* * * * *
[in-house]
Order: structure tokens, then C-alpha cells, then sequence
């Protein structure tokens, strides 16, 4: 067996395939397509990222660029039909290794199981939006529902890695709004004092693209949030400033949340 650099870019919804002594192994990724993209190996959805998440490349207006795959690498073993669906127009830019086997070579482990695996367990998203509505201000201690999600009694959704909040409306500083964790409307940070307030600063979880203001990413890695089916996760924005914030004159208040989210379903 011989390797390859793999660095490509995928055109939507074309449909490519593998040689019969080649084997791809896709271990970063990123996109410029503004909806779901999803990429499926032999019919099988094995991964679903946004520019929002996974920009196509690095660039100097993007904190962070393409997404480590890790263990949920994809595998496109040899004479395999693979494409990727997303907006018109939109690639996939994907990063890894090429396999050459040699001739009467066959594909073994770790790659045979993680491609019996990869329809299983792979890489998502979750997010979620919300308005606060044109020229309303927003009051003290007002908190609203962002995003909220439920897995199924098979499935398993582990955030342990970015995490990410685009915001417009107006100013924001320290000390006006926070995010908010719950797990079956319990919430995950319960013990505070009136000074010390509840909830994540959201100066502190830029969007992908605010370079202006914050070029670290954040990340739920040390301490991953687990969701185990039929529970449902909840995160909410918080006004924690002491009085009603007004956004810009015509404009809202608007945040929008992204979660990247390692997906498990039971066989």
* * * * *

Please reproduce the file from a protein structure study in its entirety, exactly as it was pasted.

[in-house]
Order: structure tokens, then C-alpha cells, then sequence
């Protein structure tokens, strides 16, 4: 067996395939397509990222660029039909290794199981939006529902890695709004004092693209949030400033949340 650099870019919804002594192994990724993209190996959805998440490349207006795959690498073993669906127009830019086997070579482990695996367990998203509505201000201690999600009694959704909040409306500083964790409307940070307030600063979880203001990413890695089916996760924005914030004159208040989210379903 011989390797390859793999660095490509995928055109939507074309449909490519593998040689019969080649084997791809896709271990970063990123996109410029503004909806779901999803990429499926032999019919099988094995991964679903946004520019929002996974920009196509690095660039100097993007904190962070393409997404480590890790263990949920994809595998496109040899004479395999693979494409990727997303907006018109939109690639996939994907990063890894090429396999050459040699001739009467066959594909073994770790790659045979993680491609019996990869329809299983792979890489998502979750997010979620919300308005606060044109020229309303927003009051003290007002908190609203962002995003909220439920897995199924098979499935398993582990955030342990970015995490990410685009915001417009107006100013924001320290000390006006926070995010908010719950797990079956319990919430995950319960013990505070009136000074010390509840909830994540959201100066502190830029969007992908605010370079202006914050070029670290954040990340739920040390301490991953687990969701185990039929529970449902909840995160909410918080006004924690002491009085009603007004956004810009015509404009809202608007945040929008992204979660990247390692997906498990039971066989």